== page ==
Thursday, 16 February 2017

A MAN CALLED OVE - Review By Greg Klymkiw - Sentimental Swedish Ode to Old Grump

Plucky Persian Perks Up Grump's Spirits.
A Man Called Ove (2016)
Dir. Hannes Holm
Nvl. Fredrik Backman
Starring: Rolf Lassgård, Bahar Pars, Filip Berg, Ida Engvoll

Review By Greg Klymkiw

You'd have to be the biggest grumpy-pants in the world not to respond to A Man Called Ove, a sweetly funny, delightfully romantic and almost-ridiculously sentimental picture about an old curmudgeon who keeps getting interrupted every single time he attempts to commit suicide. Based on Fredrik Backman's 2012 novel of the same name, writer-director Hannes (Behind Blue Skies) Holm renders this always-humorous and often tear-squirtingly moving movie in a solid, straightforward fashion that allows its first-rate cast to flex considerable muscle.

59-year-old Ove (Lassgård) carries his stern, sullen countenance as if it were a badge of honour. As the persnickety prefect of a townhouse community, he makes his daily morning rounds of the complex, wielding an iron fist and spitting out his disgust when anything (or anyone, for that matter) is the least bit out of place. Being a grump seems to be the only thing that gives him happiness.

After being forced into retirement from the factory he's been foreman at for several decades, the taciturn recent-widower becomes a man with a mission. His goal is to become reunited with his beloved wife (Ida Engvoll). As she's six-feet-under (he visits her grave daily with fresh flowers), the reunion can only be effected via suicide.

With a noose round his neck, a kerfuffle just outside the house commands his attention. A new family, led by the pretty, pregnant and definitely Persian matriarch Parvaneh (Pars), are moving in across the way and whilst backing up their u-Haul trailer, Ove's mailbox gets knocked over.

This will not be the first time his suicide attempts will be foiled. Little does he know it yet, but Ove still has plenty to live for and the world still has plenty of reason for him to keep going.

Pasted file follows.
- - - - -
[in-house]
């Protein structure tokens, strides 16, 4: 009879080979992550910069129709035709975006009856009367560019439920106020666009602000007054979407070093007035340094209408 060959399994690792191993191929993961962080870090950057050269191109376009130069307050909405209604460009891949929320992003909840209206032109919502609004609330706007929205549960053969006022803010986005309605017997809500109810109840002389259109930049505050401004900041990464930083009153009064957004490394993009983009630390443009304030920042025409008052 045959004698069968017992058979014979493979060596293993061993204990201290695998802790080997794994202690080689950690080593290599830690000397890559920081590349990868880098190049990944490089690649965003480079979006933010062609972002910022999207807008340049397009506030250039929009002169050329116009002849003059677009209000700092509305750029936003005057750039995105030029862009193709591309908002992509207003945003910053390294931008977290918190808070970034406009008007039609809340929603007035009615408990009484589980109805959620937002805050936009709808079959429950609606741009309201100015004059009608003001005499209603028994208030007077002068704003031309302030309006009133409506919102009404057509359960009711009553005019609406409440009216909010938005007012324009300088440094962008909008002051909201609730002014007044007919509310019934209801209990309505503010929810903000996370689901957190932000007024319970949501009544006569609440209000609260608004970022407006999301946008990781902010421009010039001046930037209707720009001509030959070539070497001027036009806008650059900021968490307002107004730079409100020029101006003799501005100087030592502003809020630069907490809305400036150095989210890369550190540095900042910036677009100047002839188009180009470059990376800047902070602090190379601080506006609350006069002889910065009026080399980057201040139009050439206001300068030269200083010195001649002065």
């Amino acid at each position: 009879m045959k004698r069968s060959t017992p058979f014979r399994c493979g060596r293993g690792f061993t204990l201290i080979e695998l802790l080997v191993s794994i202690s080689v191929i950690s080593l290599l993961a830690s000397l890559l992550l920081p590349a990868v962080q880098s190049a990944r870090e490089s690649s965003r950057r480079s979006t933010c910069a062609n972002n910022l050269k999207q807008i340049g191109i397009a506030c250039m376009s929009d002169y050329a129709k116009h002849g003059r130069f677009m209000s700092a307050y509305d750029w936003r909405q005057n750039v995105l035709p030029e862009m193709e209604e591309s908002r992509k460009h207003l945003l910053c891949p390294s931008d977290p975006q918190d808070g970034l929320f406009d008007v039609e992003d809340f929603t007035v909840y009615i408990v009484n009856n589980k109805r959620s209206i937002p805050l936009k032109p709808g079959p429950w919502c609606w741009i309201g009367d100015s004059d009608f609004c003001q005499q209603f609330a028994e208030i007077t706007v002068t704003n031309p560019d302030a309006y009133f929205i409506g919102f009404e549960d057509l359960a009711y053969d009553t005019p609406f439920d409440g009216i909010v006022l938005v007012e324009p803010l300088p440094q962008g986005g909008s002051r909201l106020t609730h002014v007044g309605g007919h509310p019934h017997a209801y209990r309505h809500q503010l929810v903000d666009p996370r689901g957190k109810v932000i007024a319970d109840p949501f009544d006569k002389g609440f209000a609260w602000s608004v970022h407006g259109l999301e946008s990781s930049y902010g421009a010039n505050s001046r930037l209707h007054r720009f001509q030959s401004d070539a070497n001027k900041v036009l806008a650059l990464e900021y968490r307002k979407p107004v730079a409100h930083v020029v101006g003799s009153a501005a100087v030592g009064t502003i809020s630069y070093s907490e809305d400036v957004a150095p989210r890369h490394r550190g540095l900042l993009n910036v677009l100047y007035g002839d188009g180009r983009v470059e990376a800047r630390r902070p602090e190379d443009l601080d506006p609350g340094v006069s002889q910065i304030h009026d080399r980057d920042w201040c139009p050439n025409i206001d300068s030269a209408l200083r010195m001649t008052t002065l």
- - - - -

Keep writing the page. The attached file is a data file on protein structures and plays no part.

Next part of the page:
Kids will always melt the cold heart of a Grumpy-pants!
Many things annoy Ove, but it hasn't necessarily always been that way. Flashbacks (which occur just prior to his suicide attempts) deliver warm insight into his relationship with his father and, perhaps most importantly, the grand, though ultimately melancholy love story that shapes him.

Throughout much of his life, the thing that really irked (and continues to irk) him were/are the "white shirts" - bureaucrats whose only reason for being is to make the lives of everyone else intolerable. Ove's specialty has always been railing against the injustices of bureaucracy and finding ways to cut through the red tape placed before real people. Along the way, his own penchant for red tape forces him to take a good hard look in the mirror.

The centrepiece of A Man Called Ove is Rolf Lassgård's astonishing performance. The picture has been nominated for two Oscars, Best Foreign Film and Best Makeup, but the jaw-dropper omission is a Best Actor nod.

Lassgård's deadpan is impeccable, but there's not too much on any big screen out there that's more affecting than those moments when (via Lassgård) Ove's cold heart is melted by the kindness of others, a grumpy cat he adopts, a Middle Eastern gay man seeking refuge from his family when he comes out, a dear old friend stricken by a debilitating stroke and the genuine warmth afforded to him by the sweet children of his neighbours.

(Yeah, I know this sounds like it could be vaguely sickening, but Holm's assured direction keeps things in check.)

And when Lassgård's Ove sheds a tear or three, there will be no dry eyes in the house - except, perhaps, those ocular ejections held back by those of the grumpy-pants persuasion. Chances are good, though, that even they will succumb.